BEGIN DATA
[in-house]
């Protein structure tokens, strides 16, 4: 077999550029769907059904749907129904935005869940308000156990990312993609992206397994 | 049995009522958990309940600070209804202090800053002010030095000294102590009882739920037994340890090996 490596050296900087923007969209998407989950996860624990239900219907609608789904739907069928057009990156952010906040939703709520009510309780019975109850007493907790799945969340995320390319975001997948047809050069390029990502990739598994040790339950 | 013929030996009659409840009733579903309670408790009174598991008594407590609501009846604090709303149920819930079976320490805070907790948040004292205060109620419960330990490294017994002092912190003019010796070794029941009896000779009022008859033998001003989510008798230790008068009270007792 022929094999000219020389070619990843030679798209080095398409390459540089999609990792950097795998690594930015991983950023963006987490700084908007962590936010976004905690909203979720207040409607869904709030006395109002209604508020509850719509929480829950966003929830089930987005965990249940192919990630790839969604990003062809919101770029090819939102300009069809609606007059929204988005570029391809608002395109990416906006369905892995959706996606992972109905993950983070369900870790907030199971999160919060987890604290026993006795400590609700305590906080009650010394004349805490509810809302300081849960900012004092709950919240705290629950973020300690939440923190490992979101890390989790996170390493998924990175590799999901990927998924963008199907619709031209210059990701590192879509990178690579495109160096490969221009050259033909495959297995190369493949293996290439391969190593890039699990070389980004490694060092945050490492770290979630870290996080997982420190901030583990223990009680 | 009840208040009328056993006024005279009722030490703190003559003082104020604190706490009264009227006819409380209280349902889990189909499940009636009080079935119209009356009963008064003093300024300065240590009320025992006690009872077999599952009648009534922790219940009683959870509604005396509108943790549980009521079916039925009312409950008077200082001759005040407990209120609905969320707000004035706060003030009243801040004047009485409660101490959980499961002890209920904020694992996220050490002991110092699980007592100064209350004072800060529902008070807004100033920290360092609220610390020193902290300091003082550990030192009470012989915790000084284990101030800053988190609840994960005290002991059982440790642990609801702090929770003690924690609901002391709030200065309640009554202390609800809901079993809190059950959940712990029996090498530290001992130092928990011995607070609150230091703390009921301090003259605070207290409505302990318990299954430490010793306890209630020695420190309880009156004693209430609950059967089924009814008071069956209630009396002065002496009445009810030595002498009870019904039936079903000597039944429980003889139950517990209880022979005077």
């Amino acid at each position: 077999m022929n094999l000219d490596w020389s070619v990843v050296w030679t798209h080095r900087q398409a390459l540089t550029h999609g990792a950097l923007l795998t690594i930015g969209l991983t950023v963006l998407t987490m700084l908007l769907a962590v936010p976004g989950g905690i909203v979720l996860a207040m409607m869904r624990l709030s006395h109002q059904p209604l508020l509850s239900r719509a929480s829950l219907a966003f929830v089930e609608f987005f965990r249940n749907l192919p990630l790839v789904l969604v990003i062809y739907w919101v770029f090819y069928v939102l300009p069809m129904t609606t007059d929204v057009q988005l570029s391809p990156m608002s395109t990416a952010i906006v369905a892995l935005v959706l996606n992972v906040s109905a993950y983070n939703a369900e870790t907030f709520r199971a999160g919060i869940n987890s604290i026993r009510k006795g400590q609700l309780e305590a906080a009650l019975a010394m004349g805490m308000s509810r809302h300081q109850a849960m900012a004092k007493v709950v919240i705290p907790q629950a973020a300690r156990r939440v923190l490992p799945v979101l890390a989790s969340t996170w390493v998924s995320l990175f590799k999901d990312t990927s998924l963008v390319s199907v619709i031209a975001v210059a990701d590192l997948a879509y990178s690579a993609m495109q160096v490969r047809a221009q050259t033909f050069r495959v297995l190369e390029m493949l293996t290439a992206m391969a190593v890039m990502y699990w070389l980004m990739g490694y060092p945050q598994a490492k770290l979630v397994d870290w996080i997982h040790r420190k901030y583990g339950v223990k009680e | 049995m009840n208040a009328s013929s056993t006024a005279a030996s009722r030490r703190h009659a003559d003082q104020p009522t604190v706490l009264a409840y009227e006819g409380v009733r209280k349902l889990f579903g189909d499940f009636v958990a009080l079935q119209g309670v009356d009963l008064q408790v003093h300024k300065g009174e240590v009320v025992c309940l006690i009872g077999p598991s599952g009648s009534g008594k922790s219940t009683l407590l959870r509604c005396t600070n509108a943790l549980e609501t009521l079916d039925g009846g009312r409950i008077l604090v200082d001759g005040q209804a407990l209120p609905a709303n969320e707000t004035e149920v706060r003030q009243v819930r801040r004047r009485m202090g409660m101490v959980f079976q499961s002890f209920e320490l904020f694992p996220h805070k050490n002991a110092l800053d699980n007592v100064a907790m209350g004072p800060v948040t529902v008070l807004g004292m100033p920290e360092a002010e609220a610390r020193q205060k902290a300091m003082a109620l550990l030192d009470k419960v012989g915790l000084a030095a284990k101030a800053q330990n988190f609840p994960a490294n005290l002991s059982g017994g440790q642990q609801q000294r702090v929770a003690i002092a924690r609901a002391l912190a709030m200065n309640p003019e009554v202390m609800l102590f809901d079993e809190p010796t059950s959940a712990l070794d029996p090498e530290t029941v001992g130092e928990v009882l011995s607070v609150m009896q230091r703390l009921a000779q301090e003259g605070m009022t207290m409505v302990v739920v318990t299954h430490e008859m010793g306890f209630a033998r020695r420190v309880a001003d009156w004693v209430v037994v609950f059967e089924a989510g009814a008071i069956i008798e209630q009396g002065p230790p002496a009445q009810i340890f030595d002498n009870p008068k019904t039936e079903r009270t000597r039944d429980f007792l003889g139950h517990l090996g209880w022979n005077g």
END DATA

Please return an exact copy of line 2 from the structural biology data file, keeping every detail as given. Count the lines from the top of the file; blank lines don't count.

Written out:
């Protein structure tokens, strides 16, 4: 077999550029769907059904749907129904935005869940308000156990990312993609992206397994 | 049995009522958990309940600070209804202090800053002010030095000294102590009882739920037994340890090996 490596050296900087923007969209998407989950996860624990239900219907609608789904739907069928057009990156952010906040939703709520009510309780019975109850007493907790799945969340995320390319975001997948047809050069390029990502990739598994040790339950 | 013929030996009659409840009733579903309670408790009174598991008594407590609501009846604090709303149920819930079976320490805070907790948040004292205060109620419960330990490294017994002092912190003019010796070794029941009896000779009022008859033998001003989510008798230790008068009270007792 022929094999000219020389070619990843030679798209080095398409390459540089999609990792950097795998690594930015991983950023963006987490700084908007962590936010976004905690909203979720207040409607869904709030006395109002209604508020509850719509929480829950966003929830089930987005965990249940192919990630790839969604990003062809919101770029090819939102300009069809609606007059929204988005570029391809608002395109990416906006369905892995959706996606992972109905993950983070369900870790907030199971999160919060987890604290026993006795400590609700305590906080009650010394004349805490509810809302300081849960900012004092709950919240705290629950973020300690939440923190490992979101890390989790996170390493998924990175590799999901990927998924963008199907619709031209210059990701590192879509990178690579495109160096490969221009050259033909495959297995190369493949293996290439391969190593890039699990070389980004490694060092945050490492770290979630870290996080997982420190901030583990223990009680 | 009840208040009328056993006024005279009722030490703190003559003082104020604190706490009264009227006819409380209280349902889990189909499940009636009080079935119209009356009963008064003093300024300065240590009320025992006690009872077999599952009648009534922790219940009683959870509604005396509108943790549980009521079916039925009312409950008077200082001759005040407990209120609905969320707000004035706060003030009243801040004047009485409660101490959980499961002890209920904020694992996220050490002991110092699980007592100064209350004072800060529902008070807004100033920290360092609220610390020193902290300091003082550990030192009470012989915790000084284990101030800053988190609840994960005290002991059982440790642990609801702090929770003690924690609901002391709030200065309640009554202390609800809901079993809190059950959940712990029996090498530290001992130092928990011995607070609150230091703390009921301090003259605070207290409505302990318990299954430490010793306890209630020695420190309880009156004693209430609950059967089924009814008071069956209630009396002065002496009445009810030595002498009870019904039936079903000597039944429980003889139950517990209880022979005077």